People should and do trust me, claims Hillary despite latest polls
Hillary Clinton insisted in her first major interview that "people should and do trust me" despite polls showing a majority of Americans do not believe she is honest or trustworthy.
The Democratic front runner's interview with CNN is her first in the nearly three months she has been running for president and came after her campaign was criticised for using a rope to keep journalists away from her.
Mrs Clinton said she had not broken the law by using a personal email account hosted on a private server in her house while she was secretary of state instead of an official government email.
Instead, she blamed Republicans for sowing doubts about her honesty and said she had been subjected to a "constant barrage of attacks that are largely fomented by and coming from the Right".
"This has been a theme that has been used against me and my husband for many, many years. And at the end of the day, I think voters sort it all out," she said.
"People should and do trust me," Mrs Clinton added.
A CNN/ORC poll last month found otherwise, with 57pc of respondents saying they did not believe Mrs Clinton is "honest and trustworthy".
A second poll found majorities in the key states of Florida, Ohio and Pennsylvania also did not think Mrs Clinton was trustworthy.
Mrs Clinton said the issue of her email account was "being blown up with no basis in law or in fact" and said there was nothing unusual in her decision to delete 30,000 emails she said were private.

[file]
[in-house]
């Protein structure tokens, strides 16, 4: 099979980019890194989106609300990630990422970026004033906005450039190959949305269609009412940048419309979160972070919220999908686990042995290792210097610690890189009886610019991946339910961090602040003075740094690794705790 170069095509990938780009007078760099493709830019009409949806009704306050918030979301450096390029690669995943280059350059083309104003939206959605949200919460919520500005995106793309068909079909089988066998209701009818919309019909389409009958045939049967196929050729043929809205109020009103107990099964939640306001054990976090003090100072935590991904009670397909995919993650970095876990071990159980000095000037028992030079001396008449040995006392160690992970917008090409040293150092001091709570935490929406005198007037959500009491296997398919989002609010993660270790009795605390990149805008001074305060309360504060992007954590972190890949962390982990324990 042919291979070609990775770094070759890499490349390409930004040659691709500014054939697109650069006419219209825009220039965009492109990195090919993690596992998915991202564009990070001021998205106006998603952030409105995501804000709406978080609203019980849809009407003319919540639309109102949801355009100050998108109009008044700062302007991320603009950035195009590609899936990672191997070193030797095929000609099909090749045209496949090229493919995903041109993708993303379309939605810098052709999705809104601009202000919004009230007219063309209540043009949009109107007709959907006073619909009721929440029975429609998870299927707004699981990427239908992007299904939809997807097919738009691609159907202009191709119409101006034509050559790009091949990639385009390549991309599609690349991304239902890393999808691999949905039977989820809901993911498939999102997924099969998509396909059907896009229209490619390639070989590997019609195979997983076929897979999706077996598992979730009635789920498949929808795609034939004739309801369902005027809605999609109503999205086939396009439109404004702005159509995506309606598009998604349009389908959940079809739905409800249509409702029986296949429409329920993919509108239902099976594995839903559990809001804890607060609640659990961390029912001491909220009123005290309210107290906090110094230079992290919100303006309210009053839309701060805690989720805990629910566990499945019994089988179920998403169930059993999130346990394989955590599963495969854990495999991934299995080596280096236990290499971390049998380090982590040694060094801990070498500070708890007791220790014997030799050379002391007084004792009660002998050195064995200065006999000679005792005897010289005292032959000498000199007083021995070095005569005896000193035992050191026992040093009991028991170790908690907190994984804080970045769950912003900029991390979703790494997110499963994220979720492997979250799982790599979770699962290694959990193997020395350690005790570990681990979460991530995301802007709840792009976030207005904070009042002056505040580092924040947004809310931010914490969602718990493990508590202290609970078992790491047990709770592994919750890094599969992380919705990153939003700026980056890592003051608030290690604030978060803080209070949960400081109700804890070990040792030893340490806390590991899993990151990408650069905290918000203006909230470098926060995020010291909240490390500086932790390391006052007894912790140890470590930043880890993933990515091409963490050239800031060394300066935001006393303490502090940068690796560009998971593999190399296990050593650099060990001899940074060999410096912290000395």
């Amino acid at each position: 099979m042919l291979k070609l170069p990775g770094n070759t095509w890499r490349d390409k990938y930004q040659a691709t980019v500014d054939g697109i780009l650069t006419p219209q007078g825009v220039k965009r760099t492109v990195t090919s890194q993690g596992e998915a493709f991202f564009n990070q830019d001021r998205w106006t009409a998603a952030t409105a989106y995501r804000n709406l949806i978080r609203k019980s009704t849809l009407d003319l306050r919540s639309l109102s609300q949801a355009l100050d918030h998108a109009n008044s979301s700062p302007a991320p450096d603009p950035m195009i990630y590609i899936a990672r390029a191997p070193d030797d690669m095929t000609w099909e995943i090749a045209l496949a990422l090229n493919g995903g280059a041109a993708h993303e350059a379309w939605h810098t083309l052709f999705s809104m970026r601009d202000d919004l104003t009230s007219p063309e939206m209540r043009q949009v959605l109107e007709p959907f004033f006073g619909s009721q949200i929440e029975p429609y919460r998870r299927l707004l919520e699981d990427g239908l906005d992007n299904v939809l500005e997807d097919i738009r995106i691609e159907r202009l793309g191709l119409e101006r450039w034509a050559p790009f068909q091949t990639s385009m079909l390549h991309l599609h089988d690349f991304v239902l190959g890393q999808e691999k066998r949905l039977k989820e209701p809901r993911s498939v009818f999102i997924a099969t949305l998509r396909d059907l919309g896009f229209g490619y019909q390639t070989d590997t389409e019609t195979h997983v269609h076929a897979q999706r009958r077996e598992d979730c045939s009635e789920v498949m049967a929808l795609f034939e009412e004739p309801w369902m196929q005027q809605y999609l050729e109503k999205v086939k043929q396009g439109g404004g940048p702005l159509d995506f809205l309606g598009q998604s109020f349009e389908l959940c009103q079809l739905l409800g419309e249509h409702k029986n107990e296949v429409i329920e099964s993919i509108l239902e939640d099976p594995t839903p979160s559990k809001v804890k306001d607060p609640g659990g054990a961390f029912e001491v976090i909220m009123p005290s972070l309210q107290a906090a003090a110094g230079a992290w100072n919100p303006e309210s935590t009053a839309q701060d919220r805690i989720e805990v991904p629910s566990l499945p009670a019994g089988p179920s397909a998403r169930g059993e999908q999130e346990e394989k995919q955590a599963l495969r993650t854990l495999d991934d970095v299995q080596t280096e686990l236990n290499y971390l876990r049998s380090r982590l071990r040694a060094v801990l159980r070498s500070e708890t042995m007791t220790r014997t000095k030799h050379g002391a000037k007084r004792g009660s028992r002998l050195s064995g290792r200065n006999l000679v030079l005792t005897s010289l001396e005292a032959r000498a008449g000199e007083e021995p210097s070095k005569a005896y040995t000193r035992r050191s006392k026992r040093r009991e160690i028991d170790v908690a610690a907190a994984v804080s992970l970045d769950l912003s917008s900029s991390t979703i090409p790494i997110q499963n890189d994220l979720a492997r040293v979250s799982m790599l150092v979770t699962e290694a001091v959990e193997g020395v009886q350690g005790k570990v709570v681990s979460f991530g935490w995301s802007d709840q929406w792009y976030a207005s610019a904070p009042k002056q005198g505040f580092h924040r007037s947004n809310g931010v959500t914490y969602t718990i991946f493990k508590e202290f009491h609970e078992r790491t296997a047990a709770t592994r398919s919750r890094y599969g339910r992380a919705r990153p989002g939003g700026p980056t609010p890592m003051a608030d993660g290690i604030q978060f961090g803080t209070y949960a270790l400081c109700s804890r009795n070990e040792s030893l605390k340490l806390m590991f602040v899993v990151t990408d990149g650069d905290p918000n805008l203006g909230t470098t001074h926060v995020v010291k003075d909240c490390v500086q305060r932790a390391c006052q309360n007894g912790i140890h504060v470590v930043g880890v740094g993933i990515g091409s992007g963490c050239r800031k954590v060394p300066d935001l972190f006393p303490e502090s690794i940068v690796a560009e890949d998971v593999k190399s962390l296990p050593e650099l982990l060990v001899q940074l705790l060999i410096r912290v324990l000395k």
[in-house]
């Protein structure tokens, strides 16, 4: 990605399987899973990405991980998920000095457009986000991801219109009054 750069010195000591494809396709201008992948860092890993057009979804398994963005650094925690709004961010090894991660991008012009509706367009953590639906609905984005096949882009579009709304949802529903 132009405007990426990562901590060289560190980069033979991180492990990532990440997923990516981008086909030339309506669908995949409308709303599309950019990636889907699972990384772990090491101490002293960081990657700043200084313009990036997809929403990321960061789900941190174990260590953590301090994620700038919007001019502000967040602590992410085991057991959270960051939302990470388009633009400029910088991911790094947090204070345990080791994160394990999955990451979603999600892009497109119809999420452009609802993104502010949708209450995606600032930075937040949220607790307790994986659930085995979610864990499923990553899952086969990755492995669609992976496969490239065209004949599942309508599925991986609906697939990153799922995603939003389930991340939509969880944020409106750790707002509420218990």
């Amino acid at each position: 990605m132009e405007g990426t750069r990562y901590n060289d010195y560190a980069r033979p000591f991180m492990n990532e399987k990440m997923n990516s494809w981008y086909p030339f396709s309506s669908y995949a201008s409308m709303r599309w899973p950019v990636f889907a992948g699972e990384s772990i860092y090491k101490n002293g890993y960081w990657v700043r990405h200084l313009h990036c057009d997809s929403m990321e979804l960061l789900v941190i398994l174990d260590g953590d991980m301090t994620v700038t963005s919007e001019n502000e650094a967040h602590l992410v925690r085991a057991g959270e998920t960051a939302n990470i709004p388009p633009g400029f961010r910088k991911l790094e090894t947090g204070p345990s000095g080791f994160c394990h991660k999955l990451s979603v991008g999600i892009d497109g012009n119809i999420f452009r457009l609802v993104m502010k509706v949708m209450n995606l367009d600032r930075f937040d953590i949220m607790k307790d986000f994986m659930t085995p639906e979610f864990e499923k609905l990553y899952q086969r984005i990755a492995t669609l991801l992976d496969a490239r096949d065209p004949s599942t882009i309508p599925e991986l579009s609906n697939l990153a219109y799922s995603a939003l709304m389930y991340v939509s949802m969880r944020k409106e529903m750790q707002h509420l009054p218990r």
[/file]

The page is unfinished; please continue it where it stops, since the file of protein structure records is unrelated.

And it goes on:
"People delete their personal emails, their work-related emails, whatever emails they have on a regular basis," she said.
Mrs Clinton said she had turned over all official emails to the State Department although Republican investigators have already found some emails that were not in the State Department's collection.
She also defended her husband's global charity, the Clinton Foundation, which has been under scrutiny for accepting donations from foreign governments while she was secretary of state.
"I have no plans to say or do anything about The Clinton Foundation other than to say how proud I am of it," Mrs Clinton said.
Polls show Mrs Clinton is still the overwhelming front runner to win the Democratic nomination and has the support of around 60pc of Democratic voters.
However, her closest rival - the self-declared socialist senator Bernie Sanders - is climbing in the polls and trailing her narrowly in the key state of New Hampshire.
Mr Sanders, a 73-year-old senator with unabashed Left-wing policies, has been drawing crowds of 10,000 at rallies around the country - the largest of any candidate in the race.